In a small island of Lake Victoria, Kenya, fishermen believe that they are entitled to everything. Meanwhile, women and girls are forced to carry the weight of their silence. In a close journey through her childhood memories, a young woman decides to tell her story to lighten her burden and find hope...
Women’s bodies are always at risk. An autopsy report describes the physical impact on the body that results in death but hides the structural and recurrent violence on women’s bodies that leads to femicide. Through archival film footage, animation and spoken word poetry an experience of structural violence against women is exposed
Before the British handed Hong Kong to China in 1997, the British government has transferred many sensitive colonial documents to its archive in London. More than 20 years after the handover, many of the documents concerning the Sino-British negotiation are finally released – and they reveal a lot of details which Hong Kongers have never known. "Home, and a Distant Archive" portrays the four women aboard in London who volunteered for Decoding Hong Kong’s History, a project digitalizing the documents from the British National Archives, and their thoughts on identity, diaspora and their home in troubled times.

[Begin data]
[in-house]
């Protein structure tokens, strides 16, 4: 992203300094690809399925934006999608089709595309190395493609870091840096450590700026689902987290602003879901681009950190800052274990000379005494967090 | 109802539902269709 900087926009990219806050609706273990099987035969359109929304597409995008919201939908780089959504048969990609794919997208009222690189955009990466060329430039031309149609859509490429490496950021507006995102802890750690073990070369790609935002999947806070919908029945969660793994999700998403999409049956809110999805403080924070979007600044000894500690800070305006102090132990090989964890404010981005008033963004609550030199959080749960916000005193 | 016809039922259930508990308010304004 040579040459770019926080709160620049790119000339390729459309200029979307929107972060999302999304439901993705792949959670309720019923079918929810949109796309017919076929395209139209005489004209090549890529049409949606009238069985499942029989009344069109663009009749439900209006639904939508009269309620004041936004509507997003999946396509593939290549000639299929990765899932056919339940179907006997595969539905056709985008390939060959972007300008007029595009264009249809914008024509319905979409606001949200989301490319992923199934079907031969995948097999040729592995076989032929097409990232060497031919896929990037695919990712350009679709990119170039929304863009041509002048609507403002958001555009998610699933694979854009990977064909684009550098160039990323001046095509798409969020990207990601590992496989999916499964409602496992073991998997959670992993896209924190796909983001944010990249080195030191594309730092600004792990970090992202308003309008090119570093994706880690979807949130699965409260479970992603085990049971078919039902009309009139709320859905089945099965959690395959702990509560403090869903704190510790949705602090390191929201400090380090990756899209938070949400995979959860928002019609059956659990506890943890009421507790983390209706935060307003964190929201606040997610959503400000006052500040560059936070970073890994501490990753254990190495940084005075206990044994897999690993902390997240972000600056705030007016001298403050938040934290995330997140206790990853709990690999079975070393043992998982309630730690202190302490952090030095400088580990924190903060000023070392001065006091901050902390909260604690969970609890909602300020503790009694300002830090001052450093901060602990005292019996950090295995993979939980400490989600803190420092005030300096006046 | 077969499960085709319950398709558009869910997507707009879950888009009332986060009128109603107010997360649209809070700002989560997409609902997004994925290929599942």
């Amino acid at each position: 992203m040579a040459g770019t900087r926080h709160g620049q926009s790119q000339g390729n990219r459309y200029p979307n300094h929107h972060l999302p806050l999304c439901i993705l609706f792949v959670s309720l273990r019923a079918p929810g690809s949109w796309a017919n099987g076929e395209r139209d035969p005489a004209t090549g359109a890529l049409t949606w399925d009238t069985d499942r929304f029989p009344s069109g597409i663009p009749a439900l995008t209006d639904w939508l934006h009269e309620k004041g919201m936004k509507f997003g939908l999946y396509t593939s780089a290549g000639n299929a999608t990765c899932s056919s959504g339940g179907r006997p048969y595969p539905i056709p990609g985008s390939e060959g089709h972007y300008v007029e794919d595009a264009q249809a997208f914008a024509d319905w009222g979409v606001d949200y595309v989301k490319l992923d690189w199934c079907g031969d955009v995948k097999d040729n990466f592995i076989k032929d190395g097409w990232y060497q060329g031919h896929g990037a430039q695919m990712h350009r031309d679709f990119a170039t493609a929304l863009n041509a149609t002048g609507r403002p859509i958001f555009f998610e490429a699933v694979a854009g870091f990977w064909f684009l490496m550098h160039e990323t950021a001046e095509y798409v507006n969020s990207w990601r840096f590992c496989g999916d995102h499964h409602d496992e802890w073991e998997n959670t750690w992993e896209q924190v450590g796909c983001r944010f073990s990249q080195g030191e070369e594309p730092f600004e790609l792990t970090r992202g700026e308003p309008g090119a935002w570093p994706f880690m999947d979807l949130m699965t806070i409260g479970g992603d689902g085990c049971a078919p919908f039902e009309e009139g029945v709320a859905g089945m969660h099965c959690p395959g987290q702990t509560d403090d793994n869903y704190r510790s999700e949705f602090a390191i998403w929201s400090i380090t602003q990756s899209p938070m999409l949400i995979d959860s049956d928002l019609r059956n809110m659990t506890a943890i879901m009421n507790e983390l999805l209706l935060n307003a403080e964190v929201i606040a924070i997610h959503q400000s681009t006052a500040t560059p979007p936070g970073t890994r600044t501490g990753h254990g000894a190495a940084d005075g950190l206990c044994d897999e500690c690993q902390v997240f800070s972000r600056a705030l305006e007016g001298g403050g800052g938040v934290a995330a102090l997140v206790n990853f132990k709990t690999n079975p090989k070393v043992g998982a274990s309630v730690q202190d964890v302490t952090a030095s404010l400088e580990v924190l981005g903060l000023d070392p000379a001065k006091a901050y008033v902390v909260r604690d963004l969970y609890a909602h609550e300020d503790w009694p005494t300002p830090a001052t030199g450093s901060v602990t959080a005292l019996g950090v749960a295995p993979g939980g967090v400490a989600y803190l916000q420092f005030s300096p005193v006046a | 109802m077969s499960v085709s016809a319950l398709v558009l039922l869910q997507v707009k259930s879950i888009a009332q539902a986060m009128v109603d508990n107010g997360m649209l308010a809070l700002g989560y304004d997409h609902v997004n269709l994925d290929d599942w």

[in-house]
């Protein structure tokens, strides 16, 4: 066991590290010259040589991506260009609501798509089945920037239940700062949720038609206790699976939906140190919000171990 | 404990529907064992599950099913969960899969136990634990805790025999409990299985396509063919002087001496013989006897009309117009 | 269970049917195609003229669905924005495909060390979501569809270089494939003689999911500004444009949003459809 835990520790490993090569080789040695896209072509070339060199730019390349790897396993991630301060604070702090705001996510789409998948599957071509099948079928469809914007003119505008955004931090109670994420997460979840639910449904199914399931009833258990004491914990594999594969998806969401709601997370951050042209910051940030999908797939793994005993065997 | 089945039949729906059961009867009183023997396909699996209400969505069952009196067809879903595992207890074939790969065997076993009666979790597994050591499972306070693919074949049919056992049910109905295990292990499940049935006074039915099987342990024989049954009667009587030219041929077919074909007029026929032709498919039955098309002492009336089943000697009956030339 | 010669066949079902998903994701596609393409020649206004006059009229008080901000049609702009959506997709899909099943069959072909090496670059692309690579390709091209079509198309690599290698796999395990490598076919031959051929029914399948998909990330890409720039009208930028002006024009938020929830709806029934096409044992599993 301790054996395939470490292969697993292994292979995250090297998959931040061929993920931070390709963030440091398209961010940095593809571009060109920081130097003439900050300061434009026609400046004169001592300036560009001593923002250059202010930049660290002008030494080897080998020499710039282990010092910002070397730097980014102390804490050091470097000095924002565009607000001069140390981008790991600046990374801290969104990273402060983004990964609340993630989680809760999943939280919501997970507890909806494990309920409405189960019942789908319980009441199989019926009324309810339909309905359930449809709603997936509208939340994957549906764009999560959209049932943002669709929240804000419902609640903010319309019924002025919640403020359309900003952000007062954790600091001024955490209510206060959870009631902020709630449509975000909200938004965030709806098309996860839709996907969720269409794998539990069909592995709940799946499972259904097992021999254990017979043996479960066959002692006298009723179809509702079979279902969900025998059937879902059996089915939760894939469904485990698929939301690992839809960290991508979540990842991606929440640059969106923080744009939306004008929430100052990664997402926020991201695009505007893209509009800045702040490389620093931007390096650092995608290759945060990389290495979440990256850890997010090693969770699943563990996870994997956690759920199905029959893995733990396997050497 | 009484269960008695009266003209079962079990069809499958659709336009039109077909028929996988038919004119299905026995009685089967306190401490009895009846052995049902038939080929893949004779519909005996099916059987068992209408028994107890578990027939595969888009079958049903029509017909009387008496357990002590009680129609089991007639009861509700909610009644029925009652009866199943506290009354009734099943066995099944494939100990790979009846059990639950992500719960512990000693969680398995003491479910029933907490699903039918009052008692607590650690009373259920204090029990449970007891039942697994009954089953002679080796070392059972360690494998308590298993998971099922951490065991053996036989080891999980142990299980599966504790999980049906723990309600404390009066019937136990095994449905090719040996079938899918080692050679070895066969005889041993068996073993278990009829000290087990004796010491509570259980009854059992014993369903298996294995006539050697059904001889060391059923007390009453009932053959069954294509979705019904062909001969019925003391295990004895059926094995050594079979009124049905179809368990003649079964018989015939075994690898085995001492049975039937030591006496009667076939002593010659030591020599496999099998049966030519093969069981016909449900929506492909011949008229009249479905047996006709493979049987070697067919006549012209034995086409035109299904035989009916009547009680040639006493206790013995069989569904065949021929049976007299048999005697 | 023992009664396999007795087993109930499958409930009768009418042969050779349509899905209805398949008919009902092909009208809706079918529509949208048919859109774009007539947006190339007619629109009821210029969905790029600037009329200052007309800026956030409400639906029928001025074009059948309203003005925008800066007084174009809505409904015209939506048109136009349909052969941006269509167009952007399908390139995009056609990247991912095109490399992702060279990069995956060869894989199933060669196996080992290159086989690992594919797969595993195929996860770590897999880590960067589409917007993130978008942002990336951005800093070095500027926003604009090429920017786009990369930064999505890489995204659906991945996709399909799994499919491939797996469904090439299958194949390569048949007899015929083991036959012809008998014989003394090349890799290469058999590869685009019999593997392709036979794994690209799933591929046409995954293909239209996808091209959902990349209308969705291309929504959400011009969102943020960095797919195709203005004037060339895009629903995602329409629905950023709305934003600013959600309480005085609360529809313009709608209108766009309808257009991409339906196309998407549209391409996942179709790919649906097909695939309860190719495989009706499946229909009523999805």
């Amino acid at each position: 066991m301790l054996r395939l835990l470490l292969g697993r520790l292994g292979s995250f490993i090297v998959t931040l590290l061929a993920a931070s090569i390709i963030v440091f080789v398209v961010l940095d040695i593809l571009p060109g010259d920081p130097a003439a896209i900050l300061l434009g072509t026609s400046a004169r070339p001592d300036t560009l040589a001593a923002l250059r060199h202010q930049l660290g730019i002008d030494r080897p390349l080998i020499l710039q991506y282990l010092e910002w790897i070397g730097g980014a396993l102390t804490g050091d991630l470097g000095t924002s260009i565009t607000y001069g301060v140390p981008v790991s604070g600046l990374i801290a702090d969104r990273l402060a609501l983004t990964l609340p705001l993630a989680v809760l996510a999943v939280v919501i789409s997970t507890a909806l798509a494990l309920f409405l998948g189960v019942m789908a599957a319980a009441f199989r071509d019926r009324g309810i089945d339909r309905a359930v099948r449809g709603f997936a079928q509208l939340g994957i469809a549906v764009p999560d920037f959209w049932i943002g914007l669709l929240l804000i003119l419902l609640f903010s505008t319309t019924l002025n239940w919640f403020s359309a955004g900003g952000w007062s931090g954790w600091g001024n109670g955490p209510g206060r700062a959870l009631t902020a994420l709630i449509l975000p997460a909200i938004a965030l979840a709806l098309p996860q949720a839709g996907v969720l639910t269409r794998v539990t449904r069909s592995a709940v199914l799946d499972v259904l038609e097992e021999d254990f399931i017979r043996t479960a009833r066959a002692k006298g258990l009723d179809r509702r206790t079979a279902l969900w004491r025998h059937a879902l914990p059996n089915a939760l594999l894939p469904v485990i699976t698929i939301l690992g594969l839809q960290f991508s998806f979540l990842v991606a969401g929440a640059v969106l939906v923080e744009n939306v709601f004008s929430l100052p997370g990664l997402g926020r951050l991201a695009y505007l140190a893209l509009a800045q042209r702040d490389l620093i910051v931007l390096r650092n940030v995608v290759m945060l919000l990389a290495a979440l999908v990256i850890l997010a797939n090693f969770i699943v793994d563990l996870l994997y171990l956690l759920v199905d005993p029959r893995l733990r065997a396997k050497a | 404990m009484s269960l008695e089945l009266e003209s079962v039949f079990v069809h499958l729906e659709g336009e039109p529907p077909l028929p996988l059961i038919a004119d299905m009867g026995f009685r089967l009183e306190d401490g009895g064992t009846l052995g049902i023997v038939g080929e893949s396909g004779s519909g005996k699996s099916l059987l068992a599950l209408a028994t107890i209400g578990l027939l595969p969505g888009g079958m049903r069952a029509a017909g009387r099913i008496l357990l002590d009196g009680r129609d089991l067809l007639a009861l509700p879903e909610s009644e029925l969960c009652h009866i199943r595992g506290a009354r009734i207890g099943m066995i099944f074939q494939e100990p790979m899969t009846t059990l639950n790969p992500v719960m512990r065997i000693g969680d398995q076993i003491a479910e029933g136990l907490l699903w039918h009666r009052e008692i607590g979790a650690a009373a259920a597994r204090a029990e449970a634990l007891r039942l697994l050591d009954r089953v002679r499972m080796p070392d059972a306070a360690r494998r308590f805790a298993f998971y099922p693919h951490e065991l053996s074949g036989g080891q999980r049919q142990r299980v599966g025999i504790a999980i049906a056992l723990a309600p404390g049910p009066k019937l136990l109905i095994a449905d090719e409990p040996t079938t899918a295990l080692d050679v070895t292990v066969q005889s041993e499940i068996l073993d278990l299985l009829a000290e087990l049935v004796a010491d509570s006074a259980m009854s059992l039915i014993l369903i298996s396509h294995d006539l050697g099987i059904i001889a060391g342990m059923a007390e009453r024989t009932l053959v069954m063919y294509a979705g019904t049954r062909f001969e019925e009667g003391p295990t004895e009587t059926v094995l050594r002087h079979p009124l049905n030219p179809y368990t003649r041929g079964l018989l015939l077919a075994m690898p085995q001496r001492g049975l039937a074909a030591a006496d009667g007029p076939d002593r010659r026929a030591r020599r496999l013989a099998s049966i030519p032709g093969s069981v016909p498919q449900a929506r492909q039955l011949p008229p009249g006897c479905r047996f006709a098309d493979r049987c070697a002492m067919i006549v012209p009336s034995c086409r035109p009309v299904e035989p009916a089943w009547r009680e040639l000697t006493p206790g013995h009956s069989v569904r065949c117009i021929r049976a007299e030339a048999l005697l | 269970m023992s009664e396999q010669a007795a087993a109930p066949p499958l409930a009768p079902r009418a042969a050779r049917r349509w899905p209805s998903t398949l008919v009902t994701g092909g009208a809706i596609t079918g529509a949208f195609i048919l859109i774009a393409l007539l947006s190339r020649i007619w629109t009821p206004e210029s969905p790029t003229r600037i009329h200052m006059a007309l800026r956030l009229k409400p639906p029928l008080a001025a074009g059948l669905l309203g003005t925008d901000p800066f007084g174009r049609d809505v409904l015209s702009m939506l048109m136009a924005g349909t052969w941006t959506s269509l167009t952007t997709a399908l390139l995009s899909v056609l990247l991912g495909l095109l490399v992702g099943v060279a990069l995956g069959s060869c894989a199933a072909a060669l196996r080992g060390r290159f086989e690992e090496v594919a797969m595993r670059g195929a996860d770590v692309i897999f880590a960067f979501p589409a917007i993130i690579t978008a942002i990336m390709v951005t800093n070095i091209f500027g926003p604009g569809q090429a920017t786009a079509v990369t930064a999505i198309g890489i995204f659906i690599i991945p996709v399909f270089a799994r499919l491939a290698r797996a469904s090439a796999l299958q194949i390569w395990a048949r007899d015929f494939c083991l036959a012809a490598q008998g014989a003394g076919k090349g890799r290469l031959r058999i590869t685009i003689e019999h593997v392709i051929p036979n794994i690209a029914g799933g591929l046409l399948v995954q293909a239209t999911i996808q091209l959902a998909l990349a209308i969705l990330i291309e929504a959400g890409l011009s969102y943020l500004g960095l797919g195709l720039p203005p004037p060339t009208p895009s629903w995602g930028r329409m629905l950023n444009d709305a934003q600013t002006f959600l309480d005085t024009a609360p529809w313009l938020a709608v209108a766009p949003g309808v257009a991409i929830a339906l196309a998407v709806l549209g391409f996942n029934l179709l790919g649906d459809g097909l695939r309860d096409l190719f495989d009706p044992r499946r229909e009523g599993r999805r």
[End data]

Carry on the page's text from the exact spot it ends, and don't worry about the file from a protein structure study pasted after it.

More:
by Audrey Jean-Baptiste, Maxime Jean-Baptiste 15:29 French Guiana
60 years ago, French government decided to establish its space center in Kourou (French Guiana, South America). 600 guyanese people were expropriated to allow France to realize its dream of space conquest. Combining field investigation and video-editing processes on archives, Listen To the Beat of our Images gives a voice to an invisibilized and silenced population.
This conceptual and sensory miniature rethinks the concept of the social (self) portrait by playing with the distortions of a Big Brother impassively watching over us. A technological state of permanent control, of mechanization of a daily life ruled by a human-made inventiveness that has ended up taking control of our lives.
«No black man had ever set foot in this tiny swiss village before I came.» In the winter of 1951, the African-American writer James Baldwin spent a few months in Leukerbad, in the heart of the Valais mountains, where his lover came from. There he experienced the strangeness of a being a “Nigger”, as the children called him, sometimes terrified, sometimes intrigued. Seventy years later, in a world shaken by the murder of George Floyd and in a Switzerland undermined by racial discrimination, James Baldwin's words resonate with an odd relevancy.
by Champ Ensminger 12:58 United States
Ninlawan Pinyo is the matriarch of a Thai American family, who hustled for her fortune by founding a naem (pork sausage) factory in Chiang Mai, Thailand.